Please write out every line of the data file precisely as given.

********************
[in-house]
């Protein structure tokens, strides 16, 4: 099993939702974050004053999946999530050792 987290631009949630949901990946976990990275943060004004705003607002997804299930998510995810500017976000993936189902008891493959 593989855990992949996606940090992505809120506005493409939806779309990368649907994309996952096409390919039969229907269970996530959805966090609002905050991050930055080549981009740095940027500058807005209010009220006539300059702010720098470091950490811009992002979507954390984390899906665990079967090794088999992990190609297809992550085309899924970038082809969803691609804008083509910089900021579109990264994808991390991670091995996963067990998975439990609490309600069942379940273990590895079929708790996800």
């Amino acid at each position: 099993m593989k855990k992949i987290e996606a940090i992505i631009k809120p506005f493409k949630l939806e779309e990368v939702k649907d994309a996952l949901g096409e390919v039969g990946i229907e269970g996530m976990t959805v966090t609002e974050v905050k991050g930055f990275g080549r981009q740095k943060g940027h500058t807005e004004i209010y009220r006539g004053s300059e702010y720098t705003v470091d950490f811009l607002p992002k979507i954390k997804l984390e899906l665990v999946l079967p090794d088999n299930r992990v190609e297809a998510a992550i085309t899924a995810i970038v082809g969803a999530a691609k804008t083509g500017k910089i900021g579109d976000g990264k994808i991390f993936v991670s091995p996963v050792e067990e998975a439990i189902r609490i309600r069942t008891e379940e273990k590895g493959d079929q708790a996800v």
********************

[in-house]
């Protein structure tokens, strides 16, 4: 099993939702974050004053999946999530050792 987290631009949630949901990946976990990275943060004004705003607002997804299930998510995810500017976000993936189902008891493959 593989855990992949996606940090992505809120506005493409939806779309990368649907994309996952096409390919039969229907269970996530959805966090609002905050991050930055080549981009740095940027500058807005209010009220006539300059702010720098470091950490811009992002979507954390984390899906665990079967090794088999992990190609297809992550085309899924970038082809969803691609804008083509910089900021579109990264994808991390991670091995996963067990998975439990609490309600069942379940273990590895079929708790996800």
């Amino acid at each position: 099993m593989k855990k992949i987290e996606a940090i992505i631009k809120p506005f493409k949630l939806e779309e990368v939702k649907d994309a996952l949901g096409e390919v039969g990946i229907e269970g996530m976990t959805v966090t609002e974050v905050k991050g930055f990275g080549r981009q740095k943060g940027h500058t807005e004004i209010y009220r006539g004053s300059e702010y720098t705003v470091d950490f811009l607002p992002k979507i954390k997804l984390e899906l665990v999946l079967p090794d088999n299930r992990v190609e297809a998510a992550i085309t899924a995810i970038v082809g969803a999530a691609k804008t083509g500017k910089i900021g579109d976000g990264k994808i991390f993936v991670s091995p996963v050792e067990e998975a439990i189902r609490i309600r069942t008891e379940e273990k590895g493959d079929q708790a996800v």